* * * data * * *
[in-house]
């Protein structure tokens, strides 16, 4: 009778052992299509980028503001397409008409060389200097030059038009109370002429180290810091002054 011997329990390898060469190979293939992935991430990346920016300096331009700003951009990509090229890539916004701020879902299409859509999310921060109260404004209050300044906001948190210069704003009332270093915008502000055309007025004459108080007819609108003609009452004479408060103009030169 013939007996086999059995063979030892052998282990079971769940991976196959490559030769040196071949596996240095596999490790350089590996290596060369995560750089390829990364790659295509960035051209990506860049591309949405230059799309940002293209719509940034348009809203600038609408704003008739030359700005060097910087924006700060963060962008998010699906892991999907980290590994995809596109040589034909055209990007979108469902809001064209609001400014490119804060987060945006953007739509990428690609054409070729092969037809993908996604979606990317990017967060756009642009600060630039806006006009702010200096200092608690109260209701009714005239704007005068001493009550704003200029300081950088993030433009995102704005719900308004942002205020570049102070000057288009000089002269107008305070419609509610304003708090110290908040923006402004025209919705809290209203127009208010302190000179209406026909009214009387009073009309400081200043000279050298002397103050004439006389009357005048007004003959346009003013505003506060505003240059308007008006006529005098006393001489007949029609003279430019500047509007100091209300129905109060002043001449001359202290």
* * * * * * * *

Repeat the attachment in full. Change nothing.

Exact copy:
[in-house]
């Protein structure tokens, strides 16, 4: 009778052992299509980028503001397409008409060389200097030059038009109370002429180290810091002054 011997329990390898060469190979293939992935991430990346920016300096331009700003951009990509090229890539916004701020879902299409859509999310921060109260404004209050300044906001948190210069704003009332270093915008502000055309007025004459108080007819609108003609009452004479408060103009030169 013939007996086999059995063979030892052998282990079971769940991976196959490559030769040196071949596996240095596999490790350089590996290596060369995560750089390829990364790659295509960035051209990506860049591309949405230059799309940002293209719509940034348009809203600038609408704003008739030359700005060097910087924006700060963060962008998010699906892991999907980290590994995809596109040589034909055209990007979108469902809001064209609001400014490119804060987060945006953007739509990428690609054409070729092969037809993908996604979606990317990017967060756009642009600060630039806006006009702010200096200092608690109260209701009714005239704007005068001493009550704003200029300081950088993030433009995102704005719900308004942002205020570049102070000057288009000089002269107008305070419609509610304003708090110290908040923006402004025209919705809290209203127009208010302190000179209406026909009214009387009073009309400081200043000279050298002397103050004439006389009357005048007004003959346009003013505003506060505003240059308007008006006529005098006393001489007949029609003279430019500047509007100091209300129905109060002043001449001359202290």